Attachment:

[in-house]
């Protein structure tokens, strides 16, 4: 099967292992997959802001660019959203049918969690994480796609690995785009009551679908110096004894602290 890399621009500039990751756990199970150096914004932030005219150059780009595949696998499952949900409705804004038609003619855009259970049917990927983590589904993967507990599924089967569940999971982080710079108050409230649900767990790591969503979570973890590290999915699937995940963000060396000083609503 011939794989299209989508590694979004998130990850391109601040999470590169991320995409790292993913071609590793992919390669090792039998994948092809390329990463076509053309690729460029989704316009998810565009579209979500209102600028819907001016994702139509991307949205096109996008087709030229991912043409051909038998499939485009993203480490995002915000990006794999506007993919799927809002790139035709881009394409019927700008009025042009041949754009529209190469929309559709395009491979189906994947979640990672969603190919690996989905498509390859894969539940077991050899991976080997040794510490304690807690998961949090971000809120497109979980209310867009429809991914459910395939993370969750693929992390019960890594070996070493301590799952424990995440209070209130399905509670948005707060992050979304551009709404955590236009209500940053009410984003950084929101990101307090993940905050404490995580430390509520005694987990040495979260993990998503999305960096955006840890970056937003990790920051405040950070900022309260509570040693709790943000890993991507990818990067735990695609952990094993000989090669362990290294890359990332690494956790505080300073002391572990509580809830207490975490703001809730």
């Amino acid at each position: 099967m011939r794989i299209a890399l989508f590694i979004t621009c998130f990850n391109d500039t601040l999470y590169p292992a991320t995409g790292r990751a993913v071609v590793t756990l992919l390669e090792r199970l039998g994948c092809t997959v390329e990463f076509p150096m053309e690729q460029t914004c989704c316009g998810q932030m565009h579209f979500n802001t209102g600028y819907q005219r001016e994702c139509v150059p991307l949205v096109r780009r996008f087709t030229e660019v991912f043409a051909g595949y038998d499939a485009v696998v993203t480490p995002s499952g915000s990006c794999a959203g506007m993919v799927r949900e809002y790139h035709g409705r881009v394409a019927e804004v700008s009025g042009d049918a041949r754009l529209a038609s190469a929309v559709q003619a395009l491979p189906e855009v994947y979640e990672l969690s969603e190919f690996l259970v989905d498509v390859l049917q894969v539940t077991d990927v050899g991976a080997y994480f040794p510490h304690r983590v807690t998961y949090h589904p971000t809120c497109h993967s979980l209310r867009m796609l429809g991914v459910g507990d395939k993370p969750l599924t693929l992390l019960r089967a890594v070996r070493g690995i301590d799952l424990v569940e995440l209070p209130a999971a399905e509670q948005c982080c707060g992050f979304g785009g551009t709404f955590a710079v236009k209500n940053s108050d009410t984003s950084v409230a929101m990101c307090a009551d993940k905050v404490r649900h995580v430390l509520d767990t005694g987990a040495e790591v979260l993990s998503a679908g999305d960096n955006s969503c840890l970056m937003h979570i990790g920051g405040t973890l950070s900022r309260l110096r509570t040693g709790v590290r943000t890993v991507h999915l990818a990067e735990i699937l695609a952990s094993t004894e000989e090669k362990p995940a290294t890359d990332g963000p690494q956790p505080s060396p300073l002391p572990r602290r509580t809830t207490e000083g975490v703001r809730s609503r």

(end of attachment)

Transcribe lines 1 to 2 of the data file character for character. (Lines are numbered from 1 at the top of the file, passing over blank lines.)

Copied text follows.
[in-house]
């Protein structure tokens, strides 16, 4: 099967292992997959802001660019959203049918969690994480796609690995785009009551679908110096004894602290 890399621009500039990751756990199970150096914004932030005219150059780009595949696998499952949900409705804004038609003619855009259970049917990927983590589904993967507990599924089967569940999971982080710079108050409230649900767990790591969503979570973890590290999915699937995940963000060396000083609503 011939794989299209989508590694979004998130990850391109601040999470590169991320995409790292993913071609590793992919390669090792039998994948092809390329990463076509053309690729460029989704316009998810565009579209979500209102600028819907001016994702139509991307949205096109996008087709030229991912043409051909038998499939485009993203480490995002915000990006794999506007993919799927809002790139035709881009394409019927700008009025042009041949754009529209190469929309559709395009491979189906994947979640990672969603190919690996989905498509390859894969539940077991050899991976080997040794510490304690807690998961949090971000809120497109979980209310867009429809991914459910395939993370969750693929992390019960890594070996070493301590799952424990995440209070209130399905509670948005707060992050979304551009709404955590236009209500940053009410984003950084929101990101307090993940905050404490995580430390509520005694987990040495979260993990998503999305960096955006840890970056937003990790920051405040950070900022309260509570040693709790943000890993991507990818990067735990695609952990094993000989090669362990290294890359990332690494956790505080300073002391572990509580809830207490975490703001809730």